3. Get More Sleep

“One often-overlooked cause of inflammation is sleep deprivation,”
says Chris Brantner, a certified sleep science coach and founder of
online sleep resource SleepZoo. People who don’t get enough shut-eye (one in three adults) experience higher levels of inflammation than those that do.

Sleep durations outside of the usual seven to eight hours seem to
increase our levels of different types of cytokines, like that
inflammation marker CRP we talked about earlier.

“It seems that too little sleep throws the body’s inflammatory
response processes out of whack,” says Brantner. “It’s almost as if your
body treats inadequate sleep as it would an illness, which might also
help explain why your body is more susceptible to viruses when you
haven’t been sleeping enough.”

It’s not just people with chronic sleep issues who experience this, either. Research indicates even just one night of too-short sleep—about six hours or less—is enough to trigger an inflammatory response.

If you’re struggling to squeeze in enough shut-eye, reevaluate your
day-to-day habits. Bringing your phone into bed with you, consuming caffeine
after two o’clock, and not sticking to a set bedtime and wakeup time
can all throw off your sleep patterns—and increase inflammation.

4. Show Low-Intensity Exercise Some Love

Everyone’s all about high-intensity interval training
these days, but if you go as hard as you can every single workout, you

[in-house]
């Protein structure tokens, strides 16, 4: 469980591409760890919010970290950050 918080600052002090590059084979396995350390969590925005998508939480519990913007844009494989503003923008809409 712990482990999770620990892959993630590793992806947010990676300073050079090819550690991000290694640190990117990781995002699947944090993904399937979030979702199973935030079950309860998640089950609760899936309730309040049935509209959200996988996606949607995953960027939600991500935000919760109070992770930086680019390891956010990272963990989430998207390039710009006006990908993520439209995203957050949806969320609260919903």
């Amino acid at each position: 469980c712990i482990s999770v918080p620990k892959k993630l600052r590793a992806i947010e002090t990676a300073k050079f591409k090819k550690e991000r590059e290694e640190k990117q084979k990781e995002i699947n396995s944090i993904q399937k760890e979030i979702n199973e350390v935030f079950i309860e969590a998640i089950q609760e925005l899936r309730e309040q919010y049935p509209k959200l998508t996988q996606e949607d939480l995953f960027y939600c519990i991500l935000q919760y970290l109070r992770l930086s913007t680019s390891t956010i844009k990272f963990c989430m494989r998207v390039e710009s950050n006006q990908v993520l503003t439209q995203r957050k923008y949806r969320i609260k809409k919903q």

put your body in a continuous state of stress that experts say could
trigger chronic inflammation.

“Plain and simple, exercise is stress, and when we exercise we create
a state of inflammation,” says Aaron Drogoszewski, L.M.T., C.P.T.,
co-founder of ReCOVER
in New York City, the first boutique studio dedicated solely to
recovery. While we need some inflammation to adapt and grow stronger,
too much is still too much—and doing high-intensity exercise too often
can do more harm than good.

We’re not saying to swear off HIIT completely. (We wouldn’t want you to miss out on the benefits,
like burning more calories long after your workout is over.) You should
limit high-intensity sessions to a few times a week, though, and opt
for lower-intensity exercise like walking or jogging the other days.

While higher-intensity exercise spurs inflammation, low-intensity exercise can actually help fight it off. One small study
found that even short, 20-minute sessions of treadmill walking had an
anti-inflammatory effect by decreasing levels of pro-inflammatory
cytokines in the body.

In other words, if you don’t feel like going all out in the gym,
that’s okay! It could be your body’s way of saying a more relaxed
session is just what you need.

5. Finally Start Meditating

If you’ve been convinced that meditation is too woo-woo for you, it’s time for an attitude adjustment. Science has shown over and over again that meditation offers a myriad of benefits—including lower markers of inflammation.

In one study, researchers used the Trier Social Stress Test
(which has participants give a presentation and perform a math test)
and capsaicin cream to produce psychological stress and physical
inflammation in participants. Some participants then followed a
mindfulness meditation, while others used an unrelated stress-management
practice. After measuring immune and hormonal markers of inflammation,
the researchers found the meditation to be more effective for reducing
stress-induced inflammation.